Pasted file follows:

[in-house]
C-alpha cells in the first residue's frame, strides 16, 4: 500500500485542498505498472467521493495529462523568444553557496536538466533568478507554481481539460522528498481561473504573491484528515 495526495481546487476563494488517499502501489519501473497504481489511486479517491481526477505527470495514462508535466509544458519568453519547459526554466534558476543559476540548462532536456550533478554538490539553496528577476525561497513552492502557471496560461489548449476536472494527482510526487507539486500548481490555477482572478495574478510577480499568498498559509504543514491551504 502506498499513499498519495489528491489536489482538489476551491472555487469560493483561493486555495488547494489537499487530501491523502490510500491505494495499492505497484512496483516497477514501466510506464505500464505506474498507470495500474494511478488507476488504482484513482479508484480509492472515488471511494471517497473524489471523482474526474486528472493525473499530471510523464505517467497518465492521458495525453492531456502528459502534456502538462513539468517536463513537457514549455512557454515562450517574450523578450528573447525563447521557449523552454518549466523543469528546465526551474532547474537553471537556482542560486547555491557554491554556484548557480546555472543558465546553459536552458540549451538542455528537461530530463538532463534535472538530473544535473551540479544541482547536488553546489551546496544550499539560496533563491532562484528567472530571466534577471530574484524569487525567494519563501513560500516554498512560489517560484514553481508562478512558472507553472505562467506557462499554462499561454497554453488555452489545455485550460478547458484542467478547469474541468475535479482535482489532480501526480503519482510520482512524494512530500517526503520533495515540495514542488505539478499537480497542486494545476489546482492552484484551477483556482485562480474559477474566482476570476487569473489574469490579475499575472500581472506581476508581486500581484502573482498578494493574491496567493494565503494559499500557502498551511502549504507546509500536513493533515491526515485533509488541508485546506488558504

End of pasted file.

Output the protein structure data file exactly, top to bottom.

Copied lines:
[in-house]
C-alpha cells in the first residue's frame, strides 16, 4: 500500500485542498505498472467521493495529462523568444553557496536538466533568478507554481481539460522528498481561473504573491484528515 495526495481546487476563494488517499502501489519501473497504481489511486479517491481526477505527470495514462508535466509544458519568453519547459526554466534558476543559476540548462532536456550533478554538490539553496528577476525561497513552492502557471496560461489548449476536472494527482510526487507539486500548481490555477482572478495574478510577480499568498498559509504543514491551504 502506498499513499498519495489528491489536489482538489476551491472555487469560493483561493486555495488547494489537499487530501491523502490510500491505494495499492505497484512496483516497477514501466510506464505500464505506474498507470495500474494511478488507476488504482484513482479508484480509492472515488471511494471517497473524489471523482474526474486528472493525473499530471510523464505517467497518465492521458495525453492531456502528459502534456502538462513539468517536463513537457514549455512557454515562450517574450523578450528573447525563447521557449523552454518549466523543469528546465526551474532547474537553471537556482542560486547555491557554491554556484548557480546555472543558465546553459536552458540549451538542455528537461530530463538532463534535472538530473544535473551540479544541482547536488553546489551546496544550499539560496533563491532562484528567472530571466534577471530574484524569487525567494519563501513560500516554498512560489517560484514553481508562478512558472507553472505562467506557462499554462499561454497554453488555452489545455485550460478547458484542467478547469474541468475535479482535482489532480501526480503519482510520482512524494512530500517526503520533495515540495514542488505539478499537480497542486494545476489546482492552484484551477483556482485562480474559477474566482476570476487569473489574469490579475499575472500581472506581476508581486500581484502573482498578494493574491496567493494565503494559499500557502498551511502549504507546509500536513493533515491526515485533509488541508485546506488558504